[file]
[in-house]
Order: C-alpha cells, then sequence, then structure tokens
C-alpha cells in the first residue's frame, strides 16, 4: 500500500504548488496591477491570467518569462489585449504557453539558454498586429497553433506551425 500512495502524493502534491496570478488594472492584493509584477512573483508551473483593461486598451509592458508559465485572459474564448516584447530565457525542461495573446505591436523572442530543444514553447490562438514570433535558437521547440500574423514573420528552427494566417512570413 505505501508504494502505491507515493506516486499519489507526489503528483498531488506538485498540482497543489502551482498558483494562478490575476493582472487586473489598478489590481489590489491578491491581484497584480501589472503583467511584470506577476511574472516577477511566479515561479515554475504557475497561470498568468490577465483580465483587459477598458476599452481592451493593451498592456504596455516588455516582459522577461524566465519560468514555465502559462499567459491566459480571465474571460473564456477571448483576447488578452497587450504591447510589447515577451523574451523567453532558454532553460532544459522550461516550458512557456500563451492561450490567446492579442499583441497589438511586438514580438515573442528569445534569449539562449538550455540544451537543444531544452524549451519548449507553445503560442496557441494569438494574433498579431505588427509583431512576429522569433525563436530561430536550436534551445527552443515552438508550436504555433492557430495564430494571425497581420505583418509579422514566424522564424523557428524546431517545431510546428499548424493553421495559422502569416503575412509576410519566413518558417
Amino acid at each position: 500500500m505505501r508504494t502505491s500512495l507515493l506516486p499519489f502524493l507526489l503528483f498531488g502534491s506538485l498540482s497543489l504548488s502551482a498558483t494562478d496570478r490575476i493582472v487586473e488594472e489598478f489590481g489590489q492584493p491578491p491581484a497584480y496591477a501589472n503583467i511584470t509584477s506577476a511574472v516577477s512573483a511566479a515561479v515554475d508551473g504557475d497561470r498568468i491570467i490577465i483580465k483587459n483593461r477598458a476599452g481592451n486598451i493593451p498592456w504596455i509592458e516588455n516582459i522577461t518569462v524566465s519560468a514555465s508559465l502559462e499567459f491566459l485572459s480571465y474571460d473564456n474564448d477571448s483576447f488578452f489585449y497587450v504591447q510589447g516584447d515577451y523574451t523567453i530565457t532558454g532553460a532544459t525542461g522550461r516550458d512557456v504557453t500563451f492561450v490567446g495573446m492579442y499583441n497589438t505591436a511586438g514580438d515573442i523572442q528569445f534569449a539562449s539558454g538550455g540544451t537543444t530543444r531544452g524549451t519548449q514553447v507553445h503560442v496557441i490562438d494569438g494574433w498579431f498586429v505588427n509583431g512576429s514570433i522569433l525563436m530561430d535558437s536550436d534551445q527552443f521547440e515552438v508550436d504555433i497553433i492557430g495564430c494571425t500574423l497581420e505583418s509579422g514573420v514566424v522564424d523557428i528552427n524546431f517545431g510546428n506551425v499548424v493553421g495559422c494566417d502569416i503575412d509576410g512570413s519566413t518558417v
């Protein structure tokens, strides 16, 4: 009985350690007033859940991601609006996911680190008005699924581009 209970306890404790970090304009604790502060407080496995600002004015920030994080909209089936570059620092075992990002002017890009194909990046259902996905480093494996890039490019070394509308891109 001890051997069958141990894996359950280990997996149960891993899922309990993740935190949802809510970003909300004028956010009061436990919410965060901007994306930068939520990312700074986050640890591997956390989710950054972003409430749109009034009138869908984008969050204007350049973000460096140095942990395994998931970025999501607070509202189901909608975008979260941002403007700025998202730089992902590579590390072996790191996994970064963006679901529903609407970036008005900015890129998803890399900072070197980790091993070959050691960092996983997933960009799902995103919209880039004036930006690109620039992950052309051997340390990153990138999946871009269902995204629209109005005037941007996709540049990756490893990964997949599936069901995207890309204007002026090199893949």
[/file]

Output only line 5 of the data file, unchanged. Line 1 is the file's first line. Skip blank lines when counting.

């Protein structure tokens, strides 16, 4: 009985350690007033859940991601609006996911680190008005699924581009 209970306890404790970090304009604790502060407080496995600002004015920030994080909209089936570059620092075992990002002017890009194909990046259902996905480093494996890039490019070394509308891109 001890051997069958141990894996359950280990997996149960891993899922309990993740935190949802809510970003909300004028956010009061436990919410965060901007994306930068939520990312700074986050640890591997956390989710950054972003409430749109009034009138869908984008969050204007350049973000460096140095942990395994998931970025999501607070509202189901909608975008979260941002403007700025998202730089992902590579590390072996790191996994970064963006679901529903609407970036008005900015890129998803890399900072070197980790091993070959050691960092996983997933960009799902995103919209880039004036930006690109620039992950052309051997340390990153990138999946871009269902995204629209109005005037941007996709540049990756490893990964997949599936069901995207890309204007002026090199893949």